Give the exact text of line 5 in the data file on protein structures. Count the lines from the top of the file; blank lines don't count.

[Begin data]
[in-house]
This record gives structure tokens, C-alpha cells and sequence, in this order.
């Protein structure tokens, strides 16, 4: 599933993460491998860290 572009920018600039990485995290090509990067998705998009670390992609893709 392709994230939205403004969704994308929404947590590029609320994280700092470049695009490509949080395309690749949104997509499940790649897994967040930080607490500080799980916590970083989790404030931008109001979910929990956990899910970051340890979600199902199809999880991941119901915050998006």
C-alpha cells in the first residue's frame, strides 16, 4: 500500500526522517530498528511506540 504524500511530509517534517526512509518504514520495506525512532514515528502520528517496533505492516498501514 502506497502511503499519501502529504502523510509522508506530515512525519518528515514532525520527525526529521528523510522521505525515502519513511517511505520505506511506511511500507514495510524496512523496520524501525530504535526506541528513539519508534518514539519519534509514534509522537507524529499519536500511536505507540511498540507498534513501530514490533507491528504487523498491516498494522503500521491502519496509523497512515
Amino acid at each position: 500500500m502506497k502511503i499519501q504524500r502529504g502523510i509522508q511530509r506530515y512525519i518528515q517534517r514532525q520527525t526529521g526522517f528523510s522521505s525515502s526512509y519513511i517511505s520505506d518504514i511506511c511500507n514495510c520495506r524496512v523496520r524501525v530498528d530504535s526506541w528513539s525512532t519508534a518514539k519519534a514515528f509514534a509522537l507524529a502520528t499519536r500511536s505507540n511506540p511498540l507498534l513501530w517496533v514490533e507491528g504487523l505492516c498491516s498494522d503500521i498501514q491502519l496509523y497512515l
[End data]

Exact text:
Amino acid at each position: 500500500m502506497k502511503i499519501q504524500r502529504g502523510i509522508q511530509r506530515y512525519i518528515q517534517r514532525q520527525t526529521g526522517f528523510s522521505s525515502s526512509y519513511i517511505s520505506d518504514i511506511c511500507n514495510c520495506r524496512v523496520r524501525v530498528d530504535s526506541w528513539s525512532t519508534a518514539k519519534a514515528f509514534a509522537l507524529a502520528t499519536r500511536s505507540n511506540p511498540l507498534l513501530w517496533v514490533e507491528g504487523l505492516c498491516s498494522d503500521i498501514q491502519l496509523y497512515l